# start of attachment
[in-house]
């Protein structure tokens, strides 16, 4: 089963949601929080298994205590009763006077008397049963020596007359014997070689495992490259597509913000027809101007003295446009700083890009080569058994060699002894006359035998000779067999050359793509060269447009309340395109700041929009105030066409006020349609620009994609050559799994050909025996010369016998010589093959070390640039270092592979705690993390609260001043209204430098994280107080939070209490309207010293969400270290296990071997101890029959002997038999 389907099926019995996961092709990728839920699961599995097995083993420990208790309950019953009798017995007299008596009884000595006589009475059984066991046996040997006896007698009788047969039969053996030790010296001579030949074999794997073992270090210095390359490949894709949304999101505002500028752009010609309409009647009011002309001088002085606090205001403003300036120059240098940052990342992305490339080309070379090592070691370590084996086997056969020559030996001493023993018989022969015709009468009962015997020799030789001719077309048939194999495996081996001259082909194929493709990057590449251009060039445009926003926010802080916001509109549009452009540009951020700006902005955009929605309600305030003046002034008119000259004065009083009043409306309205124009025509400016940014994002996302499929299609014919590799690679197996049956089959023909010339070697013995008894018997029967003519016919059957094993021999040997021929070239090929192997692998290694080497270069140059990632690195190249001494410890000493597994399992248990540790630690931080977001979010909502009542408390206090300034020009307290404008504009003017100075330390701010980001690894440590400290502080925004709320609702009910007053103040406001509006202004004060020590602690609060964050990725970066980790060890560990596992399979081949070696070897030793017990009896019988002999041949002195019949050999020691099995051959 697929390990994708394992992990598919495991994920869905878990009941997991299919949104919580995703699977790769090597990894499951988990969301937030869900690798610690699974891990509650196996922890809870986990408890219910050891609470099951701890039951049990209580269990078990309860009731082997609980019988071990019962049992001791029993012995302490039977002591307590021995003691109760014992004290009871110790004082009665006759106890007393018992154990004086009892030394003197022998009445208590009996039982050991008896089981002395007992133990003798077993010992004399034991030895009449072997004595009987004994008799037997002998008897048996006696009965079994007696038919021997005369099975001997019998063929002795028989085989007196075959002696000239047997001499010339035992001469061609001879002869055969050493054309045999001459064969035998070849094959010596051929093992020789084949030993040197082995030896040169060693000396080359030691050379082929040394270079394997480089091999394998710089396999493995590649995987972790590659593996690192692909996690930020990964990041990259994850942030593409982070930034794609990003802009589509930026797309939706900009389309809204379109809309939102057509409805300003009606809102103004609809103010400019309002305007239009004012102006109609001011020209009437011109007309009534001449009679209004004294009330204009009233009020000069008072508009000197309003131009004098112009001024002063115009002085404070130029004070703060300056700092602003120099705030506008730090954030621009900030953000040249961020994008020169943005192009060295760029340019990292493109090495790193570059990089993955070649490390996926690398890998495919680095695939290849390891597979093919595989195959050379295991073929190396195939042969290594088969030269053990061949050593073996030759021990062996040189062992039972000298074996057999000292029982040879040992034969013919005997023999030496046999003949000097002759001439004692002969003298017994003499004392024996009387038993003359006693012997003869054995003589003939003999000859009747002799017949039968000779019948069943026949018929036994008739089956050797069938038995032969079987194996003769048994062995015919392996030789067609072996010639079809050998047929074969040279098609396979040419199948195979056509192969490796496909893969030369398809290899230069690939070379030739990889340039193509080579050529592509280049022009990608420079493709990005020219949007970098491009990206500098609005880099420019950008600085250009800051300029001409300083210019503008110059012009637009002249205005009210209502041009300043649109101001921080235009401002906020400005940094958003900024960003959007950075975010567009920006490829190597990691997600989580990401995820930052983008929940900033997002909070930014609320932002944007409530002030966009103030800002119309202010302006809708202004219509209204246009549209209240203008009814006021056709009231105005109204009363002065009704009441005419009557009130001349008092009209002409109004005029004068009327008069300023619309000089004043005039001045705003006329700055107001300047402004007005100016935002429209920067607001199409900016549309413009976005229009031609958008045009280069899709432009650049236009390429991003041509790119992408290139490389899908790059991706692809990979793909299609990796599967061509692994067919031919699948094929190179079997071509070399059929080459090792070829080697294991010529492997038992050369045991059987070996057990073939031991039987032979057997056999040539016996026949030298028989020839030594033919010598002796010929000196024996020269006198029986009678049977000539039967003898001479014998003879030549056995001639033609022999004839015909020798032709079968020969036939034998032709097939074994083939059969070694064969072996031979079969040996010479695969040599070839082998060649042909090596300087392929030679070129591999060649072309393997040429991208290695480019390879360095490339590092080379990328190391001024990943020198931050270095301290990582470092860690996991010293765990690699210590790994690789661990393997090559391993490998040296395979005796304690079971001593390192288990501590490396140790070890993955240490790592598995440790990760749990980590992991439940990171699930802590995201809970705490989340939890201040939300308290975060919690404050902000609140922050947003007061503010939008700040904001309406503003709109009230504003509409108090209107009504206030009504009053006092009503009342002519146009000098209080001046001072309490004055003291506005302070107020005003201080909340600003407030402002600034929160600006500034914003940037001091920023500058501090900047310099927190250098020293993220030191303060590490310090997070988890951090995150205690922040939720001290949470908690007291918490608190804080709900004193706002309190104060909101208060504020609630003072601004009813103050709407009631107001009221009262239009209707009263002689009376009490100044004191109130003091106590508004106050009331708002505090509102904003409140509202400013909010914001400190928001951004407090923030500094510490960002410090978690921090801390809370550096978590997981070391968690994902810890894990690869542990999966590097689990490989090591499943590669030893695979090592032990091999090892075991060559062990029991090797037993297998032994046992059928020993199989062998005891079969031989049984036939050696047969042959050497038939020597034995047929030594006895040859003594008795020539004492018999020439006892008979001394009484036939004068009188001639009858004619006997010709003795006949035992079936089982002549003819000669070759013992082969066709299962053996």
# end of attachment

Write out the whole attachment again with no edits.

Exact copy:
[in-house]
């Protein structure tokens, strides 16, 4: 089963949601929080298994205590009763006077008397049963020596007359014997070689495992490259597509913000027809101007003295446009700083890009080569058994060699002894006359035998000779067999050359793509060269447009309340395109700041929009105030066409006020349609620009994609050559799994050909025996010369016998010589093959070390640039270092592979705690993390609260001043209204430098994280107080939070209490309207010293969400270290296990071997101890029959002997038999 389907099926019995996961092709990728839920699961599995097995083993420990208790309950019953009798017995007299008596009884000595006589009475059984066991046996040997006896007698009788047969039969053996030790010296001579030949074999794997073992270090210095390359490949894709949304999101505002500028752009010609309409009647009011002309001088002085606090205001403003300036120059240098940052990342992305490339080309070379090592070691370590084996086997056969020559030996001493023993018989022969015709009468009962015997020799030789001719077309048939194999495996081996001259082909194929493709990057590449251009060039445009926003926010802080916001509109549009452009540009951020700006902005955009929605309600305030003046002034008119000259004065009083009043409306309205124009025509400016940014994002996302499929299609014919590799690679197996049956089959023909010339070697013995008894018997029967003519016919059957094993021999040997021929070239090929192997692998290694080497270069140059990632690195190249001494410890000493597994399992248990540790630690931080977001979010909502009542408390206090300034020009307290404008504009003017100075330390701010980001690894440590400290502080925004709320609702009910007053103040406001509006202004004060020590602690609060964050990725970066980790060890560990596992399979081949070696070897030793017990009896019988002999041949002195019949050999020691099995051959 697929390990994708394992992990598919495991994920869905878990009941997991299919949104919580995703699977790769090597990894499951988990969301937030869900690798610690699974891990509650196996922890809870986990408890219910050891609470099951701890039951049990209580269990078990309860009731082997609980019988071990019962049992001791029993012995302490039977002591307590021995003691109760014992004290009871110790004082009665006759106890007393018992154990004086009892030394003197022998009445208590009996039982050991008896089981002395007992133990003798077993010992004399034991030895009449072997004595009987004994008799037997002998008897048996006696009965079994007696038919021997005369099975001997019998063929002795028989085989007196075959002696000239047997001499010339035992001469061609001879002869055969050493054309045999001459064969035998070849094959010596051929093992020789084949030993040197082995030896040169060693000396080359030691050379082929040394270079394997480089091999394998710089396999493995590649995987972790590659593996690192692909996690930020990964990041990259994850942030593409982070930034794609990003802009589509930026797309939706900009389309809204379109809309939102057509409805300003009606809102103004609809103010400019309002305007239009004012102006109609001011020209009437011109007309009534001449009679209004004294009330204009009233009020000069008072508009000197309003131009004098112009001024002063115009002085404070130029004070703060300056700092602003120099705030506008730090954030621009900030953000040249961020994008020169943005192009060295760029340019990292493109090495790193570059990089993955070649490390996926690398890998495919680095695939290849390891597979093919595989195959050379295991073929190396195939042969290594088969030269053990061949050593073996030759021990062996040189062992039972000298074996057999000292029982040879040992034969013919005997023999030496046999003949000097002759001439004692002969003298017994003499004392024996009387038993003359006693012997003869054995003589003939003999000859009747002799017949039968000779019948069943026949018929036994008739089956050797069938038995032969079987194996003769048994062995015919392996030789067609072996010639079809050998047929074969040279098609396979040419199948195979056509192969490796496909893969030369398809290899230069690939070379030739990889340039193509080579050529592509280049022009990608420079493709990005020219949007970098491009990206500098609005880099420019950008600085250009800051300029001409300083210019503008110059012009637009002249205005009210209502041009300043649109101001921080235009401002906020400005940094958003900024960003959007950075975010567009920006490829190597990691997600989580990401995820930052983008929940900033997002909070930014609320932002944007409530002030966009103030800002119309202010302006809708202004219509209204246009549209209240203008009814006021056709009231105005109204009363002065009704009441005419009557009130001349008092009209002409109004005029004068009327008069300023619309000089004043005039001045705003006329700055107001300047402004007005100016935002429209920067607001199409900016549309413009976005229009031609958008045009280069899709432009650049236009390429991003041509790119992408290139490389899908790059991706692809990979793909299609990796599967061509692994067919031919699948094929190179079997071509070399059929080459090792070829080697294991010529492997038992050369045991059987070996057990073939031991039987032979057997056999040539016996026949030298028989020839030594033919010598002796010929000196024996020269006198029986009678049977000539039967003898001479014998003879030549056995001639033609022999004839015909020798032709079968020969036939034998032709097939074994083939059969070694064969072996031979079969040996010479695969040599070839082998060649042909090596300087392929030679070129591999060649072309393997040429991208290695480019390879360095490339590092080379990328190391001024990943020198931050270095301290990582470092860690996991010293765990690699210590790994690789661990393997090559391993490998040296395979005796304690079971001593390192288990501590490396140790070890993955240490790592598995440790990760749990980590992991439940990171699930802590995201809970705490989340939890201040939300308290975060919690404050902000609140922050947003007061503010939008700040904001309406503003709109009230504003509409108090209107009504206030009504009053006092009503009342002519146009000098209080001046001072309490004055003291506005302070107020005003201080909340600003407030402002600034929160600006500034914003940037001091920023500058501090900047310099927190250098020293993220030191303060590490310090997070988890951090995150205690922040939720001290949470908690007291918490608190804080709900004193706002309190104060909101208060504020609630003072601004009813103050709407009631107001009221009262239009209707009263002689009376009490100044004191109130003091106590508004106050009331708002505090509102904003409140509202400013909010914001400190928001951004407090923030500094510490960002410090978690921090801390809370550096978590997981070391968690994902810890894990690869542990999966590097689990490989090591499943590669030893695979090592032990091999090892075991060559062990029991090797037993297998032994046992059928020993199989062998005891079969031989049984036939050696047969042959050497038939020597034995047929030594006895040859003594008795020539004492018999020439006892008979001394009484036939004068009188001639009858004619006997010709003795006949035992079936089982002549003819000669070759013992082969066709299962053996």